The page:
On July 3, 1806, the Corps of Discovery left Travelers' Rest. Captain Lewis and nine men went to pursue a direct route to the Missouri, then explore Maria's river. Captain Clark and the rest of the party went a new route to the Jefferson River, then descended to the Three Forks and then proceeded with a detachment party to explore the Yellowstone, while Sergeant Ordway, with nine men, descended the Missouri. Map of Routes
Lewis July 25, 1806
..." late in the evening Drewyer and J. Fields returned ... they informed me that it was about 10 miles to the main branch of Maria's River, that the valley formed by the river in that quarter was wide extensive and level with a considerable quantity timber; ... I determined that if tomorrow continued cloudy to set out as I now begin to be apprehensive that I shall not reach the United States within this season unless I make every exertion in my power "...
Clark July 25, 1806 ( Map of the Area >>)
... "at 4 PM arived at a remarkable rock situated in an extensive bottom on
the Stard. Side of the river & 250 paces from it. this rock I ascended and from
it's top had a most extensive view in every direction. This rock which I shall
Call Pompy's Tower is 200 feet
high and 400 paces in secumphrance and only axcessable on one Side ... The
nativs have ingraved on the face of this rock the figures of animals & near
which I marked my name and the day of the month & year"
Lewis July 26, 1806
This morning was cloudy and continued to rain as usual.. we set out biding a lasting adieu to this place which I now call camp disappointment... discovered at a distance about 30 horses, I halted and used my spye glass of which I discovered several indians... I resolved to make the best of our situation and to approach them in a friendly manner...
Clark July 26, 1806 ( Map of the Area >>)
"proceeded on ... current of the river swift much divided by Stoney islands and bars also handsome Islands Covered with Cotton wood "...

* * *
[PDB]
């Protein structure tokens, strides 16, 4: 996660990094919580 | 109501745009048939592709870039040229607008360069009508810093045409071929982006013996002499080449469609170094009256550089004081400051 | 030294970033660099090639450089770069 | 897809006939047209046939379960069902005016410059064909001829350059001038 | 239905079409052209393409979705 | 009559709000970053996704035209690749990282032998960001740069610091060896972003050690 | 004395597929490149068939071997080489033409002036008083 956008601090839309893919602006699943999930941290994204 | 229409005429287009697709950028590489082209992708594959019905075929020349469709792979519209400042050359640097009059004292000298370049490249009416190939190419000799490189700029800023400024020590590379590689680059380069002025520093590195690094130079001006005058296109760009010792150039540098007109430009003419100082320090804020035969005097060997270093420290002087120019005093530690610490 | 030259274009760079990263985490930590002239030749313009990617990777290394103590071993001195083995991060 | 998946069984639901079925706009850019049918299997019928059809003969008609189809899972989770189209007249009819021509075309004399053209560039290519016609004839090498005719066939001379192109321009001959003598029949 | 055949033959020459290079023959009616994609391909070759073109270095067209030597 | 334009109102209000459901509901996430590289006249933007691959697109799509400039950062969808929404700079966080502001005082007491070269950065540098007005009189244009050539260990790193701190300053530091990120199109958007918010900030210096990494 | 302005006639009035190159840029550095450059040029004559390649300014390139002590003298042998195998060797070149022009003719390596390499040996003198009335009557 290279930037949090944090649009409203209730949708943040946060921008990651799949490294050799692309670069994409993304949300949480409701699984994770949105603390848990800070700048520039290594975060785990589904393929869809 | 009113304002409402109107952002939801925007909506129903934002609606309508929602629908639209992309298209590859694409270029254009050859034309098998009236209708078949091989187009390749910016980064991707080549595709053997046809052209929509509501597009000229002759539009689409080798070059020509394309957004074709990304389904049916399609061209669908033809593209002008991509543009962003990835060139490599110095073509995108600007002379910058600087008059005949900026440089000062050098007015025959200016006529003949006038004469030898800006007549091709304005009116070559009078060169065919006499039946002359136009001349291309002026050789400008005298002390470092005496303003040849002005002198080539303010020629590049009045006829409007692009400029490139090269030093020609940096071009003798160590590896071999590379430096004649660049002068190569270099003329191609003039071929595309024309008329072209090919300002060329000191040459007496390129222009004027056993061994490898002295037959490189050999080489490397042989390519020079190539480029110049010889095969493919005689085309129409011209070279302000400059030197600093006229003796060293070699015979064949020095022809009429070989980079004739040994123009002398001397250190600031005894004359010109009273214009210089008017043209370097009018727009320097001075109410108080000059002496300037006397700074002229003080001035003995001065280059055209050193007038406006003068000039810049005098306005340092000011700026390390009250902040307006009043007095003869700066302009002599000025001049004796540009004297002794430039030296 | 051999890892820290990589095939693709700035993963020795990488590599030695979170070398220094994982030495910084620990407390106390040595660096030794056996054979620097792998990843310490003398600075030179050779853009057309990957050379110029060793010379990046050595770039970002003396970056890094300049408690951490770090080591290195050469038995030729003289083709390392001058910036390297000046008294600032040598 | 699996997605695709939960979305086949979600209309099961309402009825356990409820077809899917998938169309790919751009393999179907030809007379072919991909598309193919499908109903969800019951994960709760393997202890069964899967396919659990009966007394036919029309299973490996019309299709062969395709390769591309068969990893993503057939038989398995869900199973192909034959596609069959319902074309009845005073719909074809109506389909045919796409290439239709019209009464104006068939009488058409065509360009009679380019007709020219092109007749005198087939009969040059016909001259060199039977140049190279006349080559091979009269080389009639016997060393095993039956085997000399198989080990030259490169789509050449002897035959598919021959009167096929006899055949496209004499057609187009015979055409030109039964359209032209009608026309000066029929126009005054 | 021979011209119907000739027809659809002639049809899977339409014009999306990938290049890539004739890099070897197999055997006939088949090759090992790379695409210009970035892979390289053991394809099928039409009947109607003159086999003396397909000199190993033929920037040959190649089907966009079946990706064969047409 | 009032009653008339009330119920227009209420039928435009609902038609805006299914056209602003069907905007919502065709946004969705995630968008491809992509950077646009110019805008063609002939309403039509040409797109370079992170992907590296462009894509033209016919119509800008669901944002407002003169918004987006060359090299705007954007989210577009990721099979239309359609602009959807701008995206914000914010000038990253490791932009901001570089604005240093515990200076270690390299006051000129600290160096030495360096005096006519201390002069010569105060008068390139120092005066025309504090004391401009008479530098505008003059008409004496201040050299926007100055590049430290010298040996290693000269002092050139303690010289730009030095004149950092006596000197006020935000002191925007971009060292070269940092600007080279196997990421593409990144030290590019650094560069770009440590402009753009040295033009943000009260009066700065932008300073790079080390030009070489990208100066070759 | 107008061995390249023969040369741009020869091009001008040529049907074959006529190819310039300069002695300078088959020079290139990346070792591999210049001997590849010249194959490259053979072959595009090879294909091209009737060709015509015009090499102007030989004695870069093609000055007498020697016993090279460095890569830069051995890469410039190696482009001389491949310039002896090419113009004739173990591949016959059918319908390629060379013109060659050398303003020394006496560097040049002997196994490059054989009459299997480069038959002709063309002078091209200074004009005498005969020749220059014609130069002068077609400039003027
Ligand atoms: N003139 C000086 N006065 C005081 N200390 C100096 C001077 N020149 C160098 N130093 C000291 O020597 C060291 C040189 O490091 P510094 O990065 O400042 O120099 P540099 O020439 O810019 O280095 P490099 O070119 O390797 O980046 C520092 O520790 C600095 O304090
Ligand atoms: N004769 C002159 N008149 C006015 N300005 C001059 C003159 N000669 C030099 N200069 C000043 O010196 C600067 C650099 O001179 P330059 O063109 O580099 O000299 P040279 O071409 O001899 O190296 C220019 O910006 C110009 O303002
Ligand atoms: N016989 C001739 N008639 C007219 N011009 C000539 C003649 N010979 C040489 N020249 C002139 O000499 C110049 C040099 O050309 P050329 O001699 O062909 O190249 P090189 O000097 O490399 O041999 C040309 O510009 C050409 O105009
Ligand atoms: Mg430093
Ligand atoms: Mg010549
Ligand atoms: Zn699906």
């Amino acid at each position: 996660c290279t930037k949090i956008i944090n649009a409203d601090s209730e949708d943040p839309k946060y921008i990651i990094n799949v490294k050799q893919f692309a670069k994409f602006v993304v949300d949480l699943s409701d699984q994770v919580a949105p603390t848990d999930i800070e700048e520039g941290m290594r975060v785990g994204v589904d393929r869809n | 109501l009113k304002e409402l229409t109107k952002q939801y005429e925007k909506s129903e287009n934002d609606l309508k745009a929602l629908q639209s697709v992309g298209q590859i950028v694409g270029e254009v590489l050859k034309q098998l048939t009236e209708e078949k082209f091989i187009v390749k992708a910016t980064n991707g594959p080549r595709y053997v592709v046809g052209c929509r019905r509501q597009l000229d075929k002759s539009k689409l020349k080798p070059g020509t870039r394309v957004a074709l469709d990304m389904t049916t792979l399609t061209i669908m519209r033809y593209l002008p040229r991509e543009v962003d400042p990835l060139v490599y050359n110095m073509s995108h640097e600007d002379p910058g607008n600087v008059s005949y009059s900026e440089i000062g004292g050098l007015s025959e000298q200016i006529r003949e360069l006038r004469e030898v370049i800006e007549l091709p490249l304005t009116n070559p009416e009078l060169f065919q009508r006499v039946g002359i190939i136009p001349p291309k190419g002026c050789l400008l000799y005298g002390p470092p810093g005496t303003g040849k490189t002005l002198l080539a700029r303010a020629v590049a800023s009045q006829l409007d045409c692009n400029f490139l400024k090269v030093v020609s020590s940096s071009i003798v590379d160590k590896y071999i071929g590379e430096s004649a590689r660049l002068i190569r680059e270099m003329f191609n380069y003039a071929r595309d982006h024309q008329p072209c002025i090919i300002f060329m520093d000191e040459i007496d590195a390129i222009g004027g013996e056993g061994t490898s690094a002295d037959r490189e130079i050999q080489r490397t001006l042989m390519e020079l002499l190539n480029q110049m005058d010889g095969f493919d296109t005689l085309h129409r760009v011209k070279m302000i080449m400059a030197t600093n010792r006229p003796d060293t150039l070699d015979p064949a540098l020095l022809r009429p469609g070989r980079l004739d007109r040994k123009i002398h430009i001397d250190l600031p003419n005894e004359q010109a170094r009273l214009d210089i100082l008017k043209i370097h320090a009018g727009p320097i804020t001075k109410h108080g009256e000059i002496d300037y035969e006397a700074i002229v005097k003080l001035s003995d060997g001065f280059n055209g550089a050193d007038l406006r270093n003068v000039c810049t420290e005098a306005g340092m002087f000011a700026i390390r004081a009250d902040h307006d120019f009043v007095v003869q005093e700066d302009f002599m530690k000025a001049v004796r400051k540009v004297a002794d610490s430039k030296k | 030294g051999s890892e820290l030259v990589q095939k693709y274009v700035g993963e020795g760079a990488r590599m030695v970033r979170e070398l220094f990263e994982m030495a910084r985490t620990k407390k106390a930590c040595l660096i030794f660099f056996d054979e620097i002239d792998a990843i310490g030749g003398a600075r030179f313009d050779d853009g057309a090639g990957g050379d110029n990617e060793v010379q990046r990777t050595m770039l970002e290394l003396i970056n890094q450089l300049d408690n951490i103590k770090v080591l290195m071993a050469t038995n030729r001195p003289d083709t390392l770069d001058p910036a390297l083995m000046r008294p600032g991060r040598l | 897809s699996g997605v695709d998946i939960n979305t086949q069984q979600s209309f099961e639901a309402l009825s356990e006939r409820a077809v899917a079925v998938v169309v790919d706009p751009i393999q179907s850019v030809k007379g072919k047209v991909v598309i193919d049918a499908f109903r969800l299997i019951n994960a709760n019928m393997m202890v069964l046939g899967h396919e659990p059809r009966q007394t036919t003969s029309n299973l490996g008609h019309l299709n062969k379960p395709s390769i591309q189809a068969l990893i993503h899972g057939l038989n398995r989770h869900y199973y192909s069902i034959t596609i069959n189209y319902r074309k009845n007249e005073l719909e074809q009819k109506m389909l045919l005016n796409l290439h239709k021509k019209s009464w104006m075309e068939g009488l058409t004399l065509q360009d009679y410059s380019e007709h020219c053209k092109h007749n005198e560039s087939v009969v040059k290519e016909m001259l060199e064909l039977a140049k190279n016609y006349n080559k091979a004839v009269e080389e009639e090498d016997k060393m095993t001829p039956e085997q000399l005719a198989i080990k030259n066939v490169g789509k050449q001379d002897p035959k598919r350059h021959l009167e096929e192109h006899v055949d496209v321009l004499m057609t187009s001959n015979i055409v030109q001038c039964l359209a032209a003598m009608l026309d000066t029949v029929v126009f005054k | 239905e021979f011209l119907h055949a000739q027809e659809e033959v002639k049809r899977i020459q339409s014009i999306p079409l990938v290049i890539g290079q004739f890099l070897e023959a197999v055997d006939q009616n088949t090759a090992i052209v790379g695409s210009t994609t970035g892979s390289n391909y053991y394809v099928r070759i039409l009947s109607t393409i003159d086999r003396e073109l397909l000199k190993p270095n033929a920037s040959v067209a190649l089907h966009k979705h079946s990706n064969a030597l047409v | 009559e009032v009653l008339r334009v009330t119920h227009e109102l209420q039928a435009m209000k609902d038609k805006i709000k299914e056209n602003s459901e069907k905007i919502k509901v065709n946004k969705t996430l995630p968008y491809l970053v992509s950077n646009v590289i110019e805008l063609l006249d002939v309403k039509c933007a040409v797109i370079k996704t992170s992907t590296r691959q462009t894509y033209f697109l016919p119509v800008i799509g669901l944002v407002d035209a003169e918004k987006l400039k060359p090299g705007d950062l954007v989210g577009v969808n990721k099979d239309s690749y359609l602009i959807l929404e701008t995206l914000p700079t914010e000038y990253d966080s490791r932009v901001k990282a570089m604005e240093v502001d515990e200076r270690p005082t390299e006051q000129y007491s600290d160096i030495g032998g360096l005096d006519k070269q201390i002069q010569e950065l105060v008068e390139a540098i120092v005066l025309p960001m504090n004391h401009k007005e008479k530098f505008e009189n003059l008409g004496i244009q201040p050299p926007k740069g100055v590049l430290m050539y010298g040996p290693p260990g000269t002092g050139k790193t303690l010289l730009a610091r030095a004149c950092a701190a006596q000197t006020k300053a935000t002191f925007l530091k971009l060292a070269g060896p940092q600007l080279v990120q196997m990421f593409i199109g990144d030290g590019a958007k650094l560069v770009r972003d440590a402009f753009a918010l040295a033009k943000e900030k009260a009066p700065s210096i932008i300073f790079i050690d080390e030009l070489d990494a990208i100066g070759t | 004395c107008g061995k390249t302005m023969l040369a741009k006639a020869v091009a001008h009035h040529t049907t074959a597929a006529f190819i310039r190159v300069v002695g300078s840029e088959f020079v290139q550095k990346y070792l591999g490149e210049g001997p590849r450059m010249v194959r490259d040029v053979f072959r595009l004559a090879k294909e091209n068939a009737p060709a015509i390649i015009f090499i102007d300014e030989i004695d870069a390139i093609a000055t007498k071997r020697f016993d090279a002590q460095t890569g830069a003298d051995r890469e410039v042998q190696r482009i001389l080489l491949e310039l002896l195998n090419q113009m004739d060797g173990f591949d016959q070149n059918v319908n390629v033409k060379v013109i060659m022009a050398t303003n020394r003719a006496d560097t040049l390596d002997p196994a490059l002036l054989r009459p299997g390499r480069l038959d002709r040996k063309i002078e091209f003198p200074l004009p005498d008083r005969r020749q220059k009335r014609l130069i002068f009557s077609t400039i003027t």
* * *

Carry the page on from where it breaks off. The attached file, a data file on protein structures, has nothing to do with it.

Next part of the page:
"This morning at day light the indians got up and crouded around the fire, ... a scuffle, hollers... R Fields seized his gun stabed the indian to the heart... I hollered to the men and told them to fire on them if they attempted to drive off our horses... left the medal about the neck of the dead man that they might be informed who we were"...
Clark July 27, 1806 ( Map of the Area >>)
... "the Elk which lay on almost every point in large gang and are so jintle that we frequently pass within 20 or 30 paces of them without their being the least alarmd"...
Lewis July 28, 1806
"I awaked the men and directed the horses to be saddled, I was so soar from
my ride yesterday that I could scarcely stand, and the men complained of being
in a similar situation, I encouraged them by telling them that our own lives as
well as those of our friends and fellow travellers depended on our excertions at
On July 28, 1806 Sergeant Ordway's party reunited with Lewis' party: " about 9 am we discovred on a high bank a head Capt. Lewis & the three men who went with him on horse back comming towards us on N. side we came too shore and fied the Swivell to Salute him & party we Saluted them also with Small arms and were rejoiced to See them. Capt. Lewis took us all by the hand." Ordway
" proceeded on glideing down this smooth stream passing maney Isld and several creeks and brooks ."
Lewis July 29, 1806
"Shortly after dark last evening a violent storm came on from NW attended with rain hail Thunder and lightening which continued the greater part of the night. no having the means of making a shelter I lay in the water all night.."
Clark July 29, 1806 ( Map of the Area >>)
"a slight rain last night with hard thunder and Sharp lightening accompanied with a violent NE wind. I set out early this morning wind So hard a head that we made but little way."
Lewis July 30, 1806
"the current being strong and the men anxious to get on they plyed their oars faithfully ... the rain continued with but little intermission all day; the air is cold and extreemly disagreeable. nothing extraordinary happened today. "
Clark July 30, 1806 ( Map of the Area >>)
"after brackfast proceeded on... passed a rapid which is by no means dangerous, it has a number of large rocks in different parts of the river which Causes high waves. this rapid I call Bear rapid (Prairie County, Montana) from the Circumstance of a bears being on a rock in the Middle of this rapid. a violet Storm from the NW obliged us to land imediately below this rapid, draw up the Canoes and take shelter in an old Indian lodge.."
Lewis July 31, 1806
"The rain still continuing I set out early and proceed on as fast as possible... the river is still rising and excessively muddy more so I think than I ever saw it... took shelter in some indian lodges built of sticks... "
Clark July 31, 1806 ( Map of the Area >>)
"I was much disturbed last night by the noise of the buffalow which were about me. one gang swam the river near our camp which alarmed me a little for fear of their crossing our canoes and splitting them to pieces... "